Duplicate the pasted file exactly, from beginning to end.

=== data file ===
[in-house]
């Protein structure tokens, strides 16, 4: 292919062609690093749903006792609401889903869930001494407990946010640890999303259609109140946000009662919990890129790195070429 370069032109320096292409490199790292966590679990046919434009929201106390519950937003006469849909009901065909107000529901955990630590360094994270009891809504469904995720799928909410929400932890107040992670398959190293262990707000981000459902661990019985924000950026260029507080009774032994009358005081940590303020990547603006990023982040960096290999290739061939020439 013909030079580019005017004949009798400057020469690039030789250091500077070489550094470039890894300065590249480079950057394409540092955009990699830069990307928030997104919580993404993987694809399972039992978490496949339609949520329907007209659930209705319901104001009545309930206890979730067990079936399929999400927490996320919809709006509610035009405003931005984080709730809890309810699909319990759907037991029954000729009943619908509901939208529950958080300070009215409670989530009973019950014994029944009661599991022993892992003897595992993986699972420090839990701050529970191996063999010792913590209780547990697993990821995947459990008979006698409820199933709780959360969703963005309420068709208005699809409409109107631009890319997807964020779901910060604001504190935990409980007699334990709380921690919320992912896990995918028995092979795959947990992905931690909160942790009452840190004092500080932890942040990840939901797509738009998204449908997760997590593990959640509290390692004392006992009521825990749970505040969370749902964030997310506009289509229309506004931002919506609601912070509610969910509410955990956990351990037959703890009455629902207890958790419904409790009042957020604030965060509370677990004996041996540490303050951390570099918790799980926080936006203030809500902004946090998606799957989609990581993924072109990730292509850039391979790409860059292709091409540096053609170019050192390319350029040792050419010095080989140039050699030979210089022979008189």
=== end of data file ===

[in-house]
């Protein structure tokens, strides 16, 4: 292919062609690093749903006792609401889903869930001494407990946010640890999303259609109140946000009662919990890129790195070429 370069032109320096292409490199790292966590679990046919434009929201106390519950937003006469849909009901065909107000529901955990630590360094994270009891809504469904995720799928909410929400932890107040992670398959190293262990707000981000459902661990019985924000950026260029507080009774032994009358005081940590303020990547603006990023982040960096290999290739061939020439 013909030079580019005017004949009798400057020469690039030789250091500077070489550094470039890894300065590249480079950057394409540092955009990699830069990307928030997104919580993404993987694809399972039992978490496949339609949520329907007209659930209705319901104001009545309930206890979730067990079936399929999400927490996320919809709006509610035009405003931005984080709730809890309810699909319990759907037991029954000729009943619908509901939208529950958080300070009215409670989530009973019950014994029944009661599991022993892992003897595992993986699972420090839990701050529970191996063999010792913590209780547990697993990821995947459990008979006698409820199933709780959360969703963005309420068709208005699809409409109107631009890319997807964020779901910060604001504190935990409980007699334990709380921690919320992912896990995918028995092979795959947990992905931690909160942790009452840190004092500080932890942040990840939901797509738009998204449908997760997590593990959640509290390692004392006992009521825990749970505040969370749902964030997310506009289509229309506004931002919506609601912070509610969910509410955990956990351990037959703890009455629902207890958790419904409790009042957020604030965060509370677990004996041996540490303050951390570099918790799980926080936006203030809500902004946090998606799957989609990581993924072109990730292509850039391979790409860059292709091409540096053609170019050192390319350029040792050419010095080989140039050699030979210089022979008189």